# Basic AC power calculations

1. May 16, 2010

### James889

Hai,

I have the following circuit:
[PLAIN]http://img152.imageshack.us/img152/1848/powertransfer.png [Broken]

My task is to calculate the power dissipated in the resistor, and also the power delivered by the V1 source.

Here's what i tried.

First i /dev/null'ed the second source and calculated the impedance
[PLAIN]http://img293.imageshack.us/img293/7569/powertransferzero2.png [Broken]
$$\frac{1}{(1/j6)+(1/-j4)} = -J12$$

This gives $$|Z| = 12-J12 \approx 17\ohm$$

$$I_2 = \frac{48}{17} = 2.82A$$

Then for the other source shorted:
$$\frac{1}{(1/12)+(1/6)} = 4$$

This gives $$|Z| = 4-J4 \ohm \approx 5.65\ohm$$

$$I_1 = \frac{8}{5.65} = 1.41A$$

Now, do you add the currents or do you calculate the power dissipation in the resistance for
each of the voltage sources?

/James

Last edited by a moderator: May 4, 2017
2. May 16, 2010

### xcvxcvvc

Sorry for not answering your questions, but I'd just do mesh analysis with complex numbers. Also a warning, remember equations for power are different for peak and rms values.

3. May 16, 2010

### James889

No worries..

I would really like to solve this problem by using superposition, just for practice.

4. May 16, 2010

### xcvxcvvc

You add the currents. Superposition in circuits only works due to the linearity of current and voltage. Differently, power is proportional to the square of current or voltage.

5. May 16, 2010

### James889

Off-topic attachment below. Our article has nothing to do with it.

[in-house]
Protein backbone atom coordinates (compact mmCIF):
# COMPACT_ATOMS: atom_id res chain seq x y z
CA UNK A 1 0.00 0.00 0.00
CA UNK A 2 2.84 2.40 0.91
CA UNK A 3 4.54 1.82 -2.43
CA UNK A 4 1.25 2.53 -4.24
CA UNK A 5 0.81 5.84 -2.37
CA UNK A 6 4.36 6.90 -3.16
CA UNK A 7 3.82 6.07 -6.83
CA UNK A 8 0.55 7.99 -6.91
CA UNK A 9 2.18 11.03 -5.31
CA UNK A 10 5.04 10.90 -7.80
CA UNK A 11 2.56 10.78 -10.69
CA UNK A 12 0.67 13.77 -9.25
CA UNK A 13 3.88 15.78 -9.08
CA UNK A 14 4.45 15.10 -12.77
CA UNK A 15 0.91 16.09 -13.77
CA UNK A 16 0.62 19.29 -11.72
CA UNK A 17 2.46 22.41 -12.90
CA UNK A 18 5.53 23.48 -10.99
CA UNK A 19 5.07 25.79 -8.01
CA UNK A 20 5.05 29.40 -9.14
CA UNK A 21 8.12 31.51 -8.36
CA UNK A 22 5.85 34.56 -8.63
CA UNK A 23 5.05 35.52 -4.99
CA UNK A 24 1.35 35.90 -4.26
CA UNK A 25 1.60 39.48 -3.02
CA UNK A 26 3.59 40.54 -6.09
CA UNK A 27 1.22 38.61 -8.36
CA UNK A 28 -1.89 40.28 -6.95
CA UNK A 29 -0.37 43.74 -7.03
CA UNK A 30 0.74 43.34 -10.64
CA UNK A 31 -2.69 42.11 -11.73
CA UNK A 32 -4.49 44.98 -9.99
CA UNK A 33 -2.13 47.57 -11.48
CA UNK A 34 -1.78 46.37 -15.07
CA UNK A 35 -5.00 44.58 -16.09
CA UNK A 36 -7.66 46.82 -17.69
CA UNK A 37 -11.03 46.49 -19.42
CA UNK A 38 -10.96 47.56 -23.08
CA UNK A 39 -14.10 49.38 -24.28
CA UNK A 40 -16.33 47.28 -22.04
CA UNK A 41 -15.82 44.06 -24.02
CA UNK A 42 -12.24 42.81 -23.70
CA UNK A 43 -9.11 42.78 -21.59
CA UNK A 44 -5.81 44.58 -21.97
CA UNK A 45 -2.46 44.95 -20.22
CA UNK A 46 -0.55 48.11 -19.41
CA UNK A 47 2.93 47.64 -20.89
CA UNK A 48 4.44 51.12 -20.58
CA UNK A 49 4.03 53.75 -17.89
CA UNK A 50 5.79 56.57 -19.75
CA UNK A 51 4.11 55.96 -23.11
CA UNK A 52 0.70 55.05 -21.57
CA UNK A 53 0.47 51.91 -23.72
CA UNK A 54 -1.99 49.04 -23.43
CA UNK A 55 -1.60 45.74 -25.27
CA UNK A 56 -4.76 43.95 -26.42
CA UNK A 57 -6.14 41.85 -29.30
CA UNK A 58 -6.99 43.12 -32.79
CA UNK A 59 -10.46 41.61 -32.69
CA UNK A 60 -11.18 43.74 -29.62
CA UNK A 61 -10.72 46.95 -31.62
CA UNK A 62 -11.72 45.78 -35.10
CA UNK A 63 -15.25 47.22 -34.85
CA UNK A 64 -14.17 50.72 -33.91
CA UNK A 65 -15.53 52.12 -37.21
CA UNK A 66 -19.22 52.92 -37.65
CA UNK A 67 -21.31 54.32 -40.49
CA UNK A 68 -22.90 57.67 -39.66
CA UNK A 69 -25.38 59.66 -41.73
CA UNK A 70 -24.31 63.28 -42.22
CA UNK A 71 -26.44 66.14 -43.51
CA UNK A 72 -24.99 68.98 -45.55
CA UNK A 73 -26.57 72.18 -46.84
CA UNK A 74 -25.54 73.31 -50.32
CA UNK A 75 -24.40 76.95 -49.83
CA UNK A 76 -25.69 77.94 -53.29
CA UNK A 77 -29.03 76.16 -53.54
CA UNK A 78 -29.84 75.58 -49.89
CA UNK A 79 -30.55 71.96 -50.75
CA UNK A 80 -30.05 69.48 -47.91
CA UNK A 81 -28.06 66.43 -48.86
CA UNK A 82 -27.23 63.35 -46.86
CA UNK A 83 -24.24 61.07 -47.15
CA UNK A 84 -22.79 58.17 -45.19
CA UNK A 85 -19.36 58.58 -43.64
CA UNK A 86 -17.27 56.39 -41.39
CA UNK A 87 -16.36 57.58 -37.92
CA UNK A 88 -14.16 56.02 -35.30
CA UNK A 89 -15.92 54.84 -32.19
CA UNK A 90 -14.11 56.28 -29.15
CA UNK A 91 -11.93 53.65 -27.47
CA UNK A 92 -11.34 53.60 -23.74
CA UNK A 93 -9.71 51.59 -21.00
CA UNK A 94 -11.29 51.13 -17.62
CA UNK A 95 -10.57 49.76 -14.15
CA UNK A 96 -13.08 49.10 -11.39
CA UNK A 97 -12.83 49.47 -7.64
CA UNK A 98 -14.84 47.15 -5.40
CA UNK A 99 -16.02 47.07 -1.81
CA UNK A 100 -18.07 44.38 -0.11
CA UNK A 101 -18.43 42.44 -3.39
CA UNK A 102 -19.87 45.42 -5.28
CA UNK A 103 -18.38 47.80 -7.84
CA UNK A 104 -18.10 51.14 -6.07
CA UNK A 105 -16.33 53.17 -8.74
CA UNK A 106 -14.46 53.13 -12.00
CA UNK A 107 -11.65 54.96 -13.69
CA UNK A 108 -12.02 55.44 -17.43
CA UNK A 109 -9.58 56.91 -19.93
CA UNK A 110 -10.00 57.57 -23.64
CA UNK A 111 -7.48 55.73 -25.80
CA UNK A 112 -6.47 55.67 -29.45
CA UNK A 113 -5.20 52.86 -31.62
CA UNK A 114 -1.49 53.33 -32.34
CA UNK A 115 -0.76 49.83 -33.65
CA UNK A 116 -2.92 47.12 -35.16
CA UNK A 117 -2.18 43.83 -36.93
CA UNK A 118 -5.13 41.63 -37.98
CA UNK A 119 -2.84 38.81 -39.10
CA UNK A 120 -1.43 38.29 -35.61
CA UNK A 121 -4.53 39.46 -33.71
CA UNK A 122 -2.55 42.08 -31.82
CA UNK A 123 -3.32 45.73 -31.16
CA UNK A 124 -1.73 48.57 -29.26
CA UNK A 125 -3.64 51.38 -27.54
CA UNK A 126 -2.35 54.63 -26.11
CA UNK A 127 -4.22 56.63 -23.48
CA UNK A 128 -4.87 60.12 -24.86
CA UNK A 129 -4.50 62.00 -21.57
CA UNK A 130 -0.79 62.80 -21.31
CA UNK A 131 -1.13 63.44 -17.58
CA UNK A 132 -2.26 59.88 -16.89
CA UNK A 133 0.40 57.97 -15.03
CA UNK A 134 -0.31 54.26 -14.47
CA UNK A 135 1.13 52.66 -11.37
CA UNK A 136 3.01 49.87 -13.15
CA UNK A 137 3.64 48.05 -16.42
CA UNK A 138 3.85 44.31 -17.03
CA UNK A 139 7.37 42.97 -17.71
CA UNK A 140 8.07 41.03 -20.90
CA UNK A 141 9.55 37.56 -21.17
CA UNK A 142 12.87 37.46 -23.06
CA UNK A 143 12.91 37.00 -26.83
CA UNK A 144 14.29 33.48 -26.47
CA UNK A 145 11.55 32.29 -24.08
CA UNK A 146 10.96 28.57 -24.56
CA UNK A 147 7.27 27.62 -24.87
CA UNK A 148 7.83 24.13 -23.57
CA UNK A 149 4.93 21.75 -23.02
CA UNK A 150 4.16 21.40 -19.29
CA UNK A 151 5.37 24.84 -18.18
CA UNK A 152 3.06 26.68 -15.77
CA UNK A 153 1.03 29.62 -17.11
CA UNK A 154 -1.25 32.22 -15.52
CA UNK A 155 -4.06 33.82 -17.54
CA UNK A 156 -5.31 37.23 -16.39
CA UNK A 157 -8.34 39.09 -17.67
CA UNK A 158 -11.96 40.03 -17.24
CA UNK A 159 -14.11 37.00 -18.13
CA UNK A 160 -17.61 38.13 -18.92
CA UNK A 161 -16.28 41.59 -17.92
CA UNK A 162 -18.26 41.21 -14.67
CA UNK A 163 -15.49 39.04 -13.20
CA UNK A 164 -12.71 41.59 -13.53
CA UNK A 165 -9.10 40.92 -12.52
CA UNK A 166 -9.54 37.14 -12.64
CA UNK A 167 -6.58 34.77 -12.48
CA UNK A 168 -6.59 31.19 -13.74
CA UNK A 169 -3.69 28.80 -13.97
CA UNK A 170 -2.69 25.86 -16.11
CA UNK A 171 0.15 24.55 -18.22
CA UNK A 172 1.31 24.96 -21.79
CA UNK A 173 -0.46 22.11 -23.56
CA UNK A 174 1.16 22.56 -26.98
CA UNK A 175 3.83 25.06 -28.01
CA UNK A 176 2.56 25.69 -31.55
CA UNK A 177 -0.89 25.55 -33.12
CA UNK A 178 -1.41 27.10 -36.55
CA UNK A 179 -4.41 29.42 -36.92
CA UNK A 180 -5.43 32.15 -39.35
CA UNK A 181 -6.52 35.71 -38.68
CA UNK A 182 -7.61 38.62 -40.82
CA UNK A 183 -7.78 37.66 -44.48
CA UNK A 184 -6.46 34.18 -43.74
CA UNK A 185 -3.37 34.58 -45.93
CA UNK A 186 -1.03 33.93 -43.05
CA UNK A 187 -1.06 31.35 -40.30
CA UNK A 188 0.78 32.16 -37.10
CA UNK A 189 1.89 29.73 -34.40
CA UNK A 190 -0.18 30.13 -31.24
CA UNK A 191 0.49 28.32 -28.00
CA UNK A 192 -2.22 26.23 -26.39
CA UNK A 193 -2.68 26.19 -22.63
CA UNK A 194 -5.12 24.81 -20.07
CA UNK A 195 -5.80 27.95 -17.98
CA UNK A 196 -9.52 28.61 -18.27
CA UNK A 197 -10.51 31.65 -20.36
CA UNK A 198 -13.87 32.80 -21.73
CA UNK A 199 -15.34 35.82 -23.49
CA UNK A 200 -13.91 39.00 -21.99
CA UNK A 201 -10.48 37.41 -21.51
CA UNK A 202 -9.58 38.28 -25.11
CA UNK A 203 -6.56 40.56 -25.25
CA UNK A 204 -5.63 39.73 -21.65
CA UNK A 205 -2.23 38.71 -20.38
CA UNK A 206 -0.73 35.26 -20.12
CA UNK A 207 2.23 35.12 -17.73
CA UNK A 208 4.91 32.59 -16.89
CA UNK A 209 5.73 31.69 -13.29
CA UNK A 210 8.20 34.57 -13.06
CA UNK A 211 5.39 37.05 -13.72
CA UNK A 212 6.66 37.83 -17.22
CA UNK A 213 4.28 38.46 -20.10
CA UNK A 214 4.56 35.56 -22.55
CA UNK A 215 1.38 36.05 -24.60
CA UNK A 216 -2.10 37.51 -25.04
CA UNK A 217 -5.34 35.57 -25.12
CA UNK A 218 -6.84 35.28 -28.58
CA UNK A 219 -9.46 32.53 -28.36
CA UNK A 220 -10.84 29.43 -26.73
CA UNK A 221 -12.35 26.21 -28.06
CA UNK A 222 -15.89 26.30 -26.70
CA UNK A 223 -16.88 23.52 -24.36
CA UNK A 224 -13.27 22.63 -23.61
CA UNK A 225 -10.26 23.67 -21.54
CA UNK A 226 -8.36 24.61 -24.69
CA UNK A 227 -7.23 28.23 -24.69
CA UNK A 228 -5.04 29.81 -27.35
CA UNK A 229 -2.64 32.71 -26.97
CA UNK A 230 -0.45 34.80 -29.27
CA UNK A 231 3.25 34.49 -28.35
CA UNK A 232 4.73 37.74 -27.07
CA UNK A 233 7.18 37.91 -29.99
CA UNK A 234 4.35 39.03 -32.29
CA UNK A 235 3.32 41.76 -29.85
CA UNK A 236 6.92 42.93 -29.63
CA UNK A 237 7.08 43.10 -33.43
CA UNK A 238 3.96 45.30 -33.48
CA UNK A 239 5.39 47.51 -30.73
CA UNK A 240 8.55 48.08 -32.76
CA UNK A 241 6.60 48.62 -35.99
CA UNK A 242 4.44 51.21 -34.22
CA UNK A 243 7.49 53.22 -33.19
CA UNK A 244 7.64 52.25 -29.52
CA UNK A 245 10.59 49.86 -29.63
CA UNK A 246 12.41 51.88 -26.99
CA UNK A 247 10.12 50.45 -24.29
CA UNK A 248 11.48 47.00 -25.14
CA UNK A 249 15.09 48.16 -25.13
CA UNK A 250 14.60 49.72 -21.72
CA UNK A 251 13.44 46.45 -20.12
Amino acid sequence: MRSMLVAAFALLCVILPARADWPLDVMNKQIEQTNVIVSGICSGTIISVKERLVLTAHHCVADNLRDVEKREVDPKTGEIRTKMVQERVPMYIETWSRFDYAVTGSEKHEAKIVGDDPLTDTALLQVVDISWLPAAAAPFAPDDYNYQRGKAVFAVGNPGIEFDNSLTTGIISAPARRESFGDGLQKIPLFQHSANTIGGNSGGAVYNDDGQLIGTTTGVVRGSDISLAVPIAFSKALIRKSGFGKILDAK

So, in other words you can't calculate the power dissipation caused by the individual sources and add them together?

6. May 16, 2010

### xcvxcvvc

Yes, you cannot. You must add the currents flowing through the component due to each source to calculate the power dissipated by that component.

7. May 17, 2010

### James889

So my answer to this question would be:

$$1.41 + 2.82 = 4.23A$$

$$P = I_{rms}*R \rightarrow \bigg(\frac{4.23}{\sqrt{2}}\bigg)^2 * 12= 36W$$

8. May 17, 2010

### xcvxcvvc

The currents could have different phase shifts, so you cannot do regular addition of the two current magnitudes. You must do vector addition (meaning you keep the angle).

Also, when you found the equivalent impedance for the parallel combination after shorting out the "other source," you didn't properly use vector math. You have to keep that j component in there.
$$(\frac{1}{12} + \frac{1}{j6})^{-1}=2.4 + 4.8j$$

Also the total current delivered by v2 is not the same as the current delivered by v2 to the resistor. You need to do current division between the 12 and the 6j impedances of that total current (and don't drop the angles!)

Seriously, though, I'd recommend doing mesh analysis:
$$i_1(12 + j6) + i_2(-j6) = \frac{48}{\sqrt{2}}$$
$$i_1(-j6) + i_2(j6 - j4) = -\frac{8}{\sqrt{2}}$$